When Cascade Peak was finished painting, it was time to add it's signature element: waterfalls. I've had experience making waterfalls before, The Cascade Peak before had them (at least on one side) and while they were good at the time then, they just didn't have the realism that I wanted. 

I came across this fantastic tutorial that uses clear sealant for model waterfalls and they look spectacular. At this time, Model Railroader Magazine featured an article where someone made there harbor scene with DAP Crystal Clear silicone caulk. Intrigued, I went over to Lowe's to get some of this Caulk (luckily they had a buy-one-get-one-free deal!) and I began to experiment. I followed the tutorial pretty closely and I adapted and changed a few things and added some extra steps for the maximum effect. This was my first result:

Extremely satisfied, I proceeded to making the other 13 waterfalls that adorn the rock formation. I completed a full set of waterfalls, Big Thunder falls:

Ballasting and some greenery has moved in also (the trees are temporary though). 

A lot of people don't notice the small waterfall offshooting from the larger falls (even I didn't notice it until recently) so I made sure to include it this time around.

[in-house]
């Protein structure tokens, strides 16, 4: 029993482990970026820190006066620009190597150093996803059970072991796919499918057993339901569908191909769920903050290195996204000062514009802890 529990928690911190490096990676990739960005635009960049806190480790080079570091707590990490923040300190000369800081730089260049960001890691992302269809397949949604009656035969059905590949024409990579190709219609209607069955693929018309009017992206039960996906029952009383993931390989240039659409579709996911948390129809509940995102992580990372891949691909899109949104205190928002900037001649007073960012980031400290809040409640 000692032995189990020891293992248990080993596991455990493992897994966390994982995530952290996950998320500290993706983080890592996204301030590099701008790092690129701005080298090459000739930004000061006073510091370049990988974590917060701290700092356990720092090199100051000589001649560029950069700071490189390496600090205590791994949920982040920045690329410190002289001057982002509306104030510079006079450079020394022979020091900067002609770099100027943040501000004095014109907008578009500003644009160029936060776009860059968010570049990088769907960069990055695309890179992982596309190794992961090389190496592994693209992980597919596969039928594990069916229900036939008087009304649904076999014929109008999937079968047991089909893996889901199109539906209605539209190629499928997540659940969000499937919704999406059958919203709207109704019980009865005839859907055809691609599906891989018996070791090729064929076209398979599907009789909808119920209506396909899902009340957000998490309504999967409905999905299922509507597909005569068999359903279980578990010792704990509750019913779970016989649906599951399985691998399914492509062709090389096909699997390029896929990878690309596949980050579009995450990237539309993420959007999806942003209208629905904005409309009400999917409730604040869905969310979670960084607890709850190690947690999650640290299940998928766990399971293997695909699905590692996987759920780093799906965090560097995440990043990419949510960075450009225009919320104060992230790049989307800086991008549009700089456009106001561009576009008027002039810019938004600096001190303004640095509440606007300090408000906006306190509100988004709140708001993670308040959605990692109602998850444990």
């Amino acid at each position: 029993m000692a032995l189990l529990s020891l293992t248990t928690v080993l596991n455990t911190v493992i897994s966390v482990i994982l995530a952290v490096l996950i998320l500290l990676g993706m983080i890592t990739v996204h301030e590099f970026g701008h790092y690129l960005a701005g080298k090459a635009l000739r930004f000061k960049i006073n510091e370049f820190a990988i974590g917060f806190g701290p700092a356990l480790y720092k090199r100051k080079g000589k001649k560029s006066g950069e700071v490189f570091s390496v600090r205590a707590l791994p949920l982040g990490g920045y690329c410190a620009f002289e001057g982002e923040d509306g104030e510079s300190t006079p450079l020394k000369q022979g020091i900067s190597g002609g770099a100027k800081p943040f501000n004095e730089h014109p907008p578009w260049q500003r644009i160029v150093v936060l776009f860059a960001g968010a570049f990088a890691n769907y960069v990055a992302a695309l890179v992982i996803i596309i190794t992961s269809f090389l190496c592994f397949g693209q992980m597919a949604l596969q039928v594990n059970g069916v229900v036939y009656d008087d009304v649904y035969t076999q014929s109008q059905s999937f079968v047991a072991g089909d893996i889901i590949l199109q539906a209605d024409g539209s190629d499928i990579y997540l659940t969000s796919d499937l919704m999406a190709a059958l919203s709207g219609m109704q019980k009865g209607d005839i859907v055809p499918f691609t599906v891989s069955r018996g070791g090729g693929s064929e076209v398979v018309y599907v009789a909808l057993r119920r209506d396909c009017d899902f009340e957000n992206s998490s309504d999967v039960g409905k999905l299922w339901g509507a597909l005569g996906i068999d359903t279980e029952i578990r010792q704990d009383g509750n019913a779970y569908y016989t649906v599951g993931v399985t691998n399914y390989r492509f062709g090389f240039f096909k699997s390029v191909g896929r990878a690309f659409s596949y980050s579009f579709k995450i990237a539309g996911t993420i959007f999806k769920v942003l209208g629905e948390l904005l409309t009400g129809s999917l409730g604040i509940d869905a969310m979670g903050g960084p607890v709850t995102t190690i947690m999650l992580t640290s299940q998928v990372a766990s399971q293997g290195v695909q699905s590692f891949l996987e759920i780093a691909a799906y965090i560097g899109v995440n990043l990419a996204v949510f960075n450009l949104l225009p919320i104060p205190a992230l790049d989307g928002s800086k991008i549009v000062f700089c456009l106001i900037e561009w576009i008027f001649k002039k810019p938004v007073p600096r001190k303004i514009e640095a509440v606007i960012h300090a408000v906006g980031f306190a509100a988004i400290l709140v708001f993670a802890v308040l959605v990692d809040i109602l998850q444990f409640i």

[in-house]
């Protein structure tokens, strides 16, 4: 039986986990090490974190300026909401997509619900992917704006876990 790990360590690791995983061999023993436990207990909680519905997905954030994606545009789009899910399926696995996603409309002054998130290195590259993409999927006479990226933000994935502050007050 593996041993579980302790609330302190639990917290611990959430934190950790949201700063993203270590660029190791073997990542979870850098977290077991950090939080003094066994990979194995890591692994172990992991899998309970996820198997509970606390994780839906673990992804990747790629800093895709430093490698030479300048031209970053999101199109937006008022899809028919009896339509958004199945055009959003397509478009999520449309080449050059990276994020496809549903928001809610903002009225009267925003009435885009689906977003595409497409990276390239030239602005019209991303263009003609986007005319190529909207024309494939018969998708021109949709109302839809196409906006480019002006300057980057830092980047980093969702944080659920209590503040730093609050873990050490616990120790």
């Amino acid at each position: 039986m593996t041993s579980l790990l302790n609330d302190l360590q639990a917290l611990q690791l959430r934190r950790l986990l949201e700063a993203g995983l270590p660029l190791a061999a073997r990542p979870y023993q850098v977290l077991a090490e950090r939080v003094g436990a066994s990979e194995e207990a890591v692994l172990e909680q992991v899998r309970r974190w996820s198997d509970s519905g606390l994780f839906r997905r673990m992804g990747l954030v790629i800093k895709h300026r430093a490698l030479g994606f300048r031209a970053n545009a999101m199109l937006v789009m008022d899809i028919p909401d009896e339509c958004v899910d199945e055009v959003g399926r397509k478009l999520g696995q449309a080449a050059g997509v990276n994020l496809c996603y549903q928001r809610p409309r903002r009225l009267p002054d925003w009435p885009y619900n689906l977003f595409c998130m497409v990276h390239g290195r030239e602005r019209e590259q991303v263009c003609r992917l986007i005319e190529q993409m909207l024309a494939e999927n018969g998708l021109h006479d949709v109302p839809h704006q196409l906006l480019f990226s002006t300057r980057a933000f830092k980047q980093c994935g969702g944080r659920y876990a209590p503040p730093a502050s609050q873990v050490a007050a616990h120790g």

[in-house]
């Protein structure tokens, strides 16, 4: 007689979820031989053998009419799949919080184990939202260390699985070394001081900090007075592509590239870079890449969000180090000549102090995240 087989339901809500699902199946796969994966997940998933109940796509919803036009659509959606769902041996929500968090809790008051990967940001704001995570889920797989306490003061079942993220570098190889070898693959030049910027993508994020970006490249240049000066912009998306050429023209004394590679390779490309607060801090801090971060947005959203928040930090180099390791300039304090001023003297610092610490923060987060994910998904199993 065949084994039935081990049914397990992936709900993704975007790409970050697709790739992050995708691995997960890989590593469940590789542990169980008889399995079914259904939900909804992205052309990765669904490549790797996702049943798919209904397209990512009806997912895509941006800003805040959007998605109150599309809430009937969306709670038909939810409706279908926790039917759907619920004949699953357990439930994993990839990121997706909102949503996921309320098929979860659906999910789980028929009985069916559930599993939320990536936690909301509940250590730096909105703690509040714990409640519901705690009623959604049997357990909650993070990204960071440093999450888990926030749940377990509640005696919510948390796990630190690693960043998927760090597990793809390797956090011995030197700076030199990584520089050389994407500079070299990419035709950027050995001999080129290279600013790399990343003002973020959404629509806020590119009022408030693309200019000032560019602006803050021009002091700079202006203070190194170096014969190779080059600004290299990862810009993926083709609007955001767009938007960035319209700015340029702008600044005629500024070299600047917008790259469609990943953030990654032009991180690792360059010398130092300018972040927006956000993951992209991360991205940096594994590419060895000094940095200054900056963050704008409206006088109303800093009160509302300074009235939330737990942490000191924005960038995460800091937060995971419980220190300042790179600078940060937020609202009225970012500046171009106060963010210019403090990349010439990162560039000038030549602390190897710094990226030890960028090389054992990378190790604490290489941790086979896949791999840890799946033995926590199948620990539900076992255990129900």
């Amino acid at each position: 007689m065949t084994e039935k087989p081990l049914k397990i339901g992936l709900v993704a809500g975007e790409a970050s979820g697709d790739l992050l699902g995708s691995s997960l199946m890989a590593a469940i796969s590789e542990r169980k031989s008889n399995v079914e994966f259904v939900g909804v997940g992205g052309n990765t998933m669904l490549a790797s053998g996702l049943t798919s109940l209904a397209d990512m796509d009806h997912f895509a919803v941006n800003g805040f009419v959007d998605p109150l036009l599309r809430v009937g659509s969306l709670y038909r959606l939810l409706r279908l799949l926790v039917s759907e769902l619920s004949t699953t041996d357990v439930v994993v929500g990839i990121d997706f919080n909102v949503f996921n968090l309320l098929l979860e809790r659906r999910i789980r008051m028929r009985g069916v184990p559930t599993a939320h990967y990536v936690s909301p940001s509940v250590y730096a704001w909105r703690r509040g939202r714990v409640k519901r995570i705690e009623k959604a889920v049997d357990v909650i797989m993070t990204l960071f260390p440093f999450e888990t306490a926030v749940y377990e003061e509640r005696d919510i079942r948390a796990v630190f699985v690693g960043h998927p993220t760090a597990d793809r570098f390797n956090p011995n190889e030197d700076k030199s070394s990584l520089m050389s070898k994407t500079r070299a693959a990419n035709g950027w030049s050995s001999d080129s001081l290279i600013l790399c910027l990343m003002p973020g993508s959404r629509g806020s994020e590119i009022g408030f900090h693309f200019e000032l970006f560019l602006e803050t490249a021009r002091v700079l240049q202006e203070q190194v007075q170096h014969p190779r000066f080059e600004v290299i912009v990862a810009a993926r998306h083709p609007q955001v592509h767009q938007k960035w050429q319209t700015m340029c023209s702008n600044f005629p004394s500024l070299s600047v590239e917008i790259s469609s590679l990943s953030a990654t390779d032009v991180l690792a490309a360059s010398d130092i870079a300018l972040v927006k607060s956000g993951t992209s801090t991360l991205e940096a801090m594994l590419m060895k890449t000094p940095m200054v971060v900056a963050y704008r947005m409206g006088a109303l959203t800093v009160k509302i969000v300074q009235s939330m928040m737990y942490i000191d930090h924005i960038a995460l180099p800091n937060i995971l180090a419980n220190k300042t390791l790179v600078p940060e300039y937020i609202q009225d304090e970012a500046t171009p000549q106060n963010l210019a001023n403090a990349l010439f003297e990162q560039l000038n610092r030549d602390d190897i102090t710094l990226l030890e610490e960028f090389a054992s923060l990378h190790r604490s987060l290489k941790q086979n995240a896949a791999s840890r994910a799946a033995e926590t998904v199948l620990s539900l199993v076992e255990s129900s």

"Twin Sister Falls" cane next (the first time these falls on this side have ever been modeled!)

Since this is such a valuable technique for a lot of model railroaders, I decided to make a video showing exactly how I did it. 

The riverbanks along Cascade Peak are slowly getting some scenery. Tall grass mostly, which unfortunately is a slow and tedious process. (The photo was taken before I vacuumed the trimming I did)

Anyone want to guess what this area could be for?

Just a little scenery sample for Pack Mule trail along the backside of Cascade Peak.

On a rather sad note, those who visit Disneyland today will notice an old friend is gone: the very last of the Mine Train fleet has been removed from the track around the former Cascade Peak. The removal was part of the refurbishment of the Rivers of America which included sprucing up the plant life and adding faux animals (which notoriously become targets of badmouthing amongst the Disney fan boards). The Cascade Peak track looks nicely restored along with the rigging that was use to raise the intake screen for the Cascade Peak pumps. It's a shame the train wasn't restored as well.

Although it got removed, word on the street is that it was sent to the Disney archives for storage. Whether or not it will be restored is unknown, but at least it didn't got the way of the other ones ( cut up and put in a land fill).

I had the chance to photograph the train years ago, on a photography class assignment in 2007. I can't remember what the project was, might have been the final, but I recently started scanning some of the negatives (yes, it was film) because some of the shots were surprisingly good despite being taken by high schooler. So, here are two now rare photos of the last of the NWRR fleet: